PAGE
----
Letter to the Prime Minister of India on Reforms

Below is a letter that I wrote a few days back to Dr. Manmohan Singh, Hon’ble Prime Minister of India, via the Prime Minister’s Office (PMO) website. The questions I have raised are regarding Police and judicial reforms.

As outlined in a previous post, judicial and Police reforms are perhaps the most important in a long list of necessary reforms to improve the lives of ordinary Indians significantly, speed up the integration with the global economy and to ensure that the fruits of the booming local economy percolate down to the weakest and poorest sections of our society.

Dear Prime Minister of India

Firstly, I would like to congratulate you on a successful visit by the US President to India, and for making progress on key points of the bilateral relationship.

However, getting support for a permanent UNSC seat is one thing, but with such a power will also come a lot of responsibility.

We will have to emerge as a country that others can look up to, respect and aim to emulate. We will have to show others that we are not just a military and economic power, but also a social power.

For us to really become a superpower, our society must be empowered. I am sure you will agree that this is simply impossible without a good law and order system that rewards the honest and promptly punishes the dishonest.

What is your plan to implement the much necessary and excessively delayed Police and judicial reforms, so that the faith of the people of this country in the law and order system can be restored?

Currently citizens feel afraid to approach the Police, and do so only when absolutely unavoidable. This is for a variety of reasons, the most basic being that the Police does not even treat citizens with the basic respect that is due to every human being. People are treated like cattle; or worse, like criminals.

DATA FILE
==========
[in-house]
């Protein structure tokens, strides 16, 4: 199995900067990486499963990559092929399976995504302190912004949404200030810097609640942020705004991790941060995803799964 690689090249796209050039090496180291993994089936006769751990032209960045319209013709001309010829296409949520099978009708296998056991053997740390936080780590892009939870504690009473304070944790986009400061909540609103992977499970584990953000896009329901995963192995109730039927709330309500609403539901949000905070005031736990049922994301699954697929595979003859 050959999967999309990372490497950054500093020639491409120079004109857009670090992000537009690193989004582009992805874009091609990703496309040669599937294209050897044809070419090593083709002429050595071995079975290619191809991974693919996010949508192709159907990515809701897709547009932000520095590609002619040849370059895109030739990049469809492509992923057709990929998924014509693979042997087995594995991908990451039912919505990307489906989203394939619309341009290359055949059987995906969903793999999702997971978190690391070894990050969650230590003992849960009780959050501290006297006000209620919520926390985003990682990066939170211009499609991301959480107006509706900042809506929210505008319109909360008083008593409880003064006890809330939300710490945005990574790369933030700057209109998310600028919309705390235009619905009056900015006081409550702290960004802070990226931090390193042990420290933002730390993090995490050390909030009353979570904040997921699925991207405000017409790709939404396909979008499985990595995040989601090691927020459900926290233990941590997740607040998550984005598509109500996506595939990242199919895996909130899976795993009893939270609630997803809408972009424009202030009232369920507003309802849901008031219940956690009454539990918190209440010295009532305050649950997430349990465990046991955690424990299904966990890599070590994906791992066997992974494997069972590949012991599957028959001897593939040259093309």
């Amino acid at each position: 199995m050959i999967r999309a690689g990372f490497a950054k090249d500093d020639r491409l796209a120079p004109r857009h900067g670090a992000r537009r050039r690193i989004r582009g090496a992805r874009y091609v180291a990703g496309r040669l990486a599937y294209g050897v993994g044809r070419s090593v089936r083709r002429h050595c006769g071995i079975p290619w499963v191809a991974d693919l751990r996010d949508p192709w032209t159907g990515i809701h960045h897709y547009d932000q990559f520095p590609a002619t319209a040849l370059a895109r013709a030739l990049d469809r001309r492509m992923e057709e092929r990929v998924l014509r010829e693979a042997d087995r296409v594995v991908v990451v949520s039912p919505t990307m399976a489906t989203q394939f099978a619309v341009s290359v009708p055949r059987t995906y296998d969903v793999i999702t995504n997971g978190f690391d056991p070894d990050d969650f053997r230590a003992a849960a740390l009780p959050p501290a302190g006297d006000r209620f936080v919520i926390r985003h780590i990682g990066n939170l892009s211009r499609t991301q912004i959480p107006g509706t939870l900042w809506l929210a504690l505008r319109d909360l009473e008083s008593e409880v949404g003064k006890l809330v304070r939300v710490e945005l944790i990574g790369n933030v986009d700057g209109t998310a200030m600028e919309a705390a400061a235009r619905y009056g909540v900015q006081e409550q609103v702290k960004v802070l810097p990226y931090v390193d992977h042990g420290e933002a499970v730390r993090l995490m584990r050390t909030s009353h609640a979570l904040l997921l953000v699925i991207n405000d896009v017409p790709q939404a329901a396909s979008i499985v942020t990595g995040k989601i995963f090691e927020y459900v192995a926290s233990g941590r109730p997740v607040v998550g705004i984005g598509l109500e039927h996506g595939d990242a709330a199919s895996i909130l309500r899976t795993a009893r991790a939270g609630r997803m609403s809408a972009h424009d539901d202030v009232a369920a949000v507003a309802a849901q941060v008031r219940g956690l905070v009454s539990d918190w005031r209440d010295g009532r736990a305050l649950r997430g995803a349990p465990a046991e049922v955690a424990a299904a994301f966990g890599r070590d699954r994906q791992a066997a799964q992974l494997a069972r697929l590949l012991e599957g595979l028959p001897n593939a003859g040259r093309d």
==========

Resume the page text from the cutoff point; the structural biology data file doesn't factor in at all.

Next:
Secondly, if any matter goes to court, again the justice system is so slow that people really wish to avoid the torture unless there is no other choice.

All this discourages people from seeking justice in the right manner, and encourages bad people to take advantage of the weak law enforcement. It also encourages otherwise good people to take the law in their hands, as they feel this is the only way to get quick justice.

I am sure you are already aware of these problems, being one of the most well-educated and erudite Prime Ministers this country has ever had.

But knowing is not the same as doing. Ultimately, you will be judged by your actions, and not by what you intended to do.

And it is high time that the people of this country are given this basic right to an effective law and order machinery that is effective, transparent and answerable to the average citizen.

Yours sincerely

Vijay Padiyar


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